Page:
The overweight, out of shape, but now underweight, Phil HughesBy
It seems we all have our pet theories on why Phil Hughes lost velocity on his fastball. But as outsiders, our knowledge ends there. Few of us have connections to people who know the facts of the matter, and without the facts we cannot proceed beyond speculation. Newspaper writers are degrees closer to the situation, in that they know people within the organization that possess the facts, or some of the facts. But that doesn’t mean it always adds up.
Joel Sherman dropped a curious tidbit on his Hardball blog yesterday. Apparently Hughes showed up to camp overweight, but the media was so focused on Joba’s gut that they overlooked, to borrow a term from Sherman, the doughy Hughes. The team knew, and sent him to what they call “The Fat Farm,” which conjures all sorts of images. The problem, according to Sherman’s source, was that Hughes needs that extra bulk to be effective, and that his trips to The Fat Farm cause him to lose too much weight. Hence, lost velocity.
It’s an odd theory, sure, and it doesn’t sound much different than many of the pet theories I’ve heard during the past few weeks. Brian Cashman scoffed at the notion, which is to be expected. But he also offered up that Hughes was “just a little out of shape.” That’s a bit more damning than “lost too much weight,” which lends it a little more credibility. Then again, “in shape” is such an ambiguous term that I really have no idea what someone means when they say “just a little out of shape.” If the definition of in shape varies from person to person, the degrees of shape vary even more.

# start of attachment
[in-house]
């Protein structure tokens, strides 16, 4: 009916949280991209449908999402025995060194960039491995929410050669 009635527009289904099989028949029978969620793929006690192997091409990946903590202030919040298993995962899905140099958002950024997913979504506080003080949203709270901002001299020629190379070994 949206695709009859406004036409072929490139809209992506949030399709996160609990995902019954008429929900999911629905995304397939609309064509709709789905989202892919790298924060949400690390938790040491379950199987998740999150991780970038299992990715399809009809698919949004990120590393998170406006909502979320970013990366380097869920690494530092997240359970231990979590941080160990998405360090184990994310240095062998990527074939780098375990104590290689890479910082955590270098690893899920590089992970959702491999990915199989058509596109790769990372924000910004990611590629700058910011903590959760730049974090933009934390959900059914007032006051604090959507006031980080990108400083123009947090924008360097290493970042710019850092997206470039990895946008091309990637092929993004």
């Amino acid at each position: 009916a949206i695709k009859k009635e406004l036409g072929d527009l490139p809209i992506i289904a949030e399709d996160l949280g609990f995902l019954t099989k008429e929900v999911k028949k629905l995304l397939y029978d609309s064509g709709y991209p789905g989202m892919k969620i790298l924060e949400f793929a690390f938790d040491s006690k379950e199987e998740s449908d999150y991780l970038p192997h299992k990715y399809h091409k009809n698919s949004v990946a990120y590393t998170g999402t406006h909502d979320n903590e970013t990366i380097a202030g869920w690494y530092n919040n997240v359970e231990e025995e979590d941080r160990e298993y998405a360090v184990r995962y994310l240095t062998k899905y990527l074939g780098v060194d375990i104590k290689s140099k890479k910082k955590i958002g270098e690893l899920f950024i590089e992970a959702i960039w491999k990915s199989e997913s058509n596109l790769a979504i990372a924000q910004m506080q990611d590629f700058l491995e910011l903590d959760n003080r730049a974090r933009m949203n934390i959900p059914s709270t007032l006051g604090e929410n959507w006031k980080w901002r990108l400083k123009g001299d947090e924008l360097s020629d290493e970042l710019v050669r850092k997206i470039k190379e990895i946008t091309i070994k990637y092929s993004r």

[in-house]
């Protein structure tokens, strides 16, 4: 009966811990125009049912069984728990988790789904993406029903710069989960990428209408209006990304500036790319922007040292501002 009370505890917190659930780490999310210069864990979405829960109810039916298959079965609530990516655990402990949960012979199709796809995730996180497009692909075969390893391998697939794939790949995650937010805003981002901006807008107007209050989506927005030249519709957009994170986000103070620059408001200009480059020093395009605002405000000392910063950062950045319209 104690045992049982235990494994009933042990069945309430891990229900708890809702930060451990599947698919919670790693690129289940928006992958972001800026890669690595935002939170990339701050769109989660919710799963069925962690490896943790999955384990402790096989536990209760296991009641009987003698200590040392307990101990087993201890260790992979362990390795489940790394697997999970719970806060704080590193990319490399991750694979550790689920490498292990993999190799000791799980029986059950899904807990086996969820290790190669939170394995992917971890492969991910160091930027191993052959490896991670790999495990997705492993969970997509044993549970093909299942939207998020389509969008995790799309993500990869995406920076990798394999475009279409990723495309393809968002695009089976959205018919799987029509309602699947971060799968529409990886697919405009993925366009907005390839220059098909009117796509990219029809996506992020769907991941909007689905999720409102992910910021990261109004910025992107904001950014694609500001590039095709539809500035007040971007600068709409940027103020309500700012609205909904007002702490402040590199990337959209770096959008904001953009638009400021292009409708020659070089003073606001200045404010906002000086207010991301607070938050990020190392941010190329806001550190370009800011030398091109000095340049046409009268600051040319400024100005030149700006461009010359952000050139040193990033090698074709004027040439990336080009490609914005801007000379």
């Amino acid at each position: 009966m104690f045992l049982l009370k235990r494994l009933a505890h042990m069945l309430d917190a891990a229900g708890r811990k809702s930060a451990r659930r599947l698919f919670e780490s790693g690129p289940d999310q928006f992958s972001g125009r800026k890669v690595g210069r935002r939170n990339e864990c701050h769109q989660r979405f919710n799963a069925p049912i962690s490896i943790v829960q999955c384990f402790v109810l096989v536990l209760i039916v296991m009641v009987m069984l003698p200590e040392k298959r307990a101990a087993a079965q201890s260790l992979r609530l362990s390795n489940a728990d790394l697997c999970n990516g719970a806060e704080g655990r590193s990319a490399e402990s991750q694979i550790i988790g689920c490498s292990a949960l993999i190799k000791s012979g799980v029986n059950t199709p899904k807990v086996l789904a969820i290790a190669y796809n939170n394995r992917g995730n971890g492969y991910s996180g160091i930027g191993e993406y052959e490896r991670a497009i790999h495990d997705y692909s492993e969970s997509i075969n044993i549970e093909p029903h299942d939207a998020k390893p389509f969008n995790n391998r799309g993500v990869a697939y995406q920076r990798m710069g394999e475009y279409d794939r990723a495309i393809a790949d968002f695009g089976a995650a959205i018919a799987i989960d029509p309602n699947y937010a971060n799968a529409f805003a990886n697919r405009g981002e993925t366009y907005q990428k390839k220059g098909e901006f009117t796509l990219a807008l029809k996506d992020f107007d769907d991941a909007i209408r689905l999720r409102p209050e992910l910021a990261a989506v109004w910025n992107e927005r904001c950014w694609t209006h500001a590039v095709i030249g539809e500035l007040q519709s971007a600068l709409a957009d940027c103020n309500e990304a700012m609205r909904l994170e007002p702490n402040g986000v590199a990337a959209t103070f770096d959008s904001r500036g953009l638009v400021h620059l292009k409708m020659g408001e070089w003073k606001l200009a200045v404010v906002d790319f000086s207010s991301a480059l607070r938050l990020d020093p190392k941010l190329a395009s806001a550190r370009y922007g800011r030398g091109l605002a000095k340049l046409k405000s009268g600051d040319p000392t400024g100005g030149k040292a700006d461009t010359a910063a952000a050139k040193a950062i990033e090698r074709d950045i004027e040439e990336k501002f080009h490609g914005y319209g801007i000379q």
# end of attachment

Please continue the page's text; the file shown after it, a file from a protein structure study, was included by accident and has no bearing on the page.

Anyway, Sherman then dropped a line that he’s dropped before, and so far as I can tell he’s the only one who has dropped it: “there has been worry about [Hughes's] work ethic in the past.” I did a quick search for this, and the only negative mention I found was from Sherman himself, in a column from December, 2007. In discussing a potential Johan Santana trade, Sherman cut to the chase: “Hughes is the surest thing, and he has a questionable work ethic and more of an injury history at 21 than Santana at 28.” Through a few queries and pages of results, I didn’t find any other first-hand mentions of Hughes having a poor or questionable work ethic.
(Admittedly, that might be because most newspaper sites rank lowly in Google results, because they do things like move article URLs after a period of time. Let me tell you that one of the most annoying things is trying to Google a story from a few years ago, finding a link on a blog, and then getting an article not found message on the newspaper’s website. If they kept the articles in the same place all the time, maybe I’d have found the newspaper article itself in the search results and not the blog linking to it. End rant.)
What turned up were two mentions of Hughes having a strong work ethic. In a column from early spring training 2008, MLB.com’s Bryan Hoch wrote a short feature on Hughes, in which Joe Girardi praised his work ethic. “He’s in great shape,” said Girardi. One year later John Harper wrote that, “The Yankees don’t have issues with Hughes’s work ethic, but privately they worry they haven’t seen the same dominating stuff he showed a couple of years ago.” Sherman’s statement did come first, so perhaps Hughes had slacked off at one point in the past. But he clearly had righted that by early 2008.
(And, if I remember correctly, though I can’t find it, there was some attribution to Hughes’s poor start in 2008 to his showing up to camp lighter than normal.)
There is definitely disappointment in Hughes. It’s pretty clear that he showed up to camp out of shape — why would Cashman say that if it weren’t true? — in a year when the Yankees really needed him. But beyond that we just have pet theories. Maybe one of them is right. Maybe he’s undertrained, or overtrained, or improperly trained. Maybe he needs to be heavier in order to pitch effectively. Maybe he just needs to be in proper physical shape. Whatever it is, he and the Yankees have put together a plan to help him recover, and things appear to be going well. He threw 30 pitches in the bullpen on Wednesday, and will throw another today. When he comes back is anyone’s guess. I’m just a little disappointed it got to this point in the first place.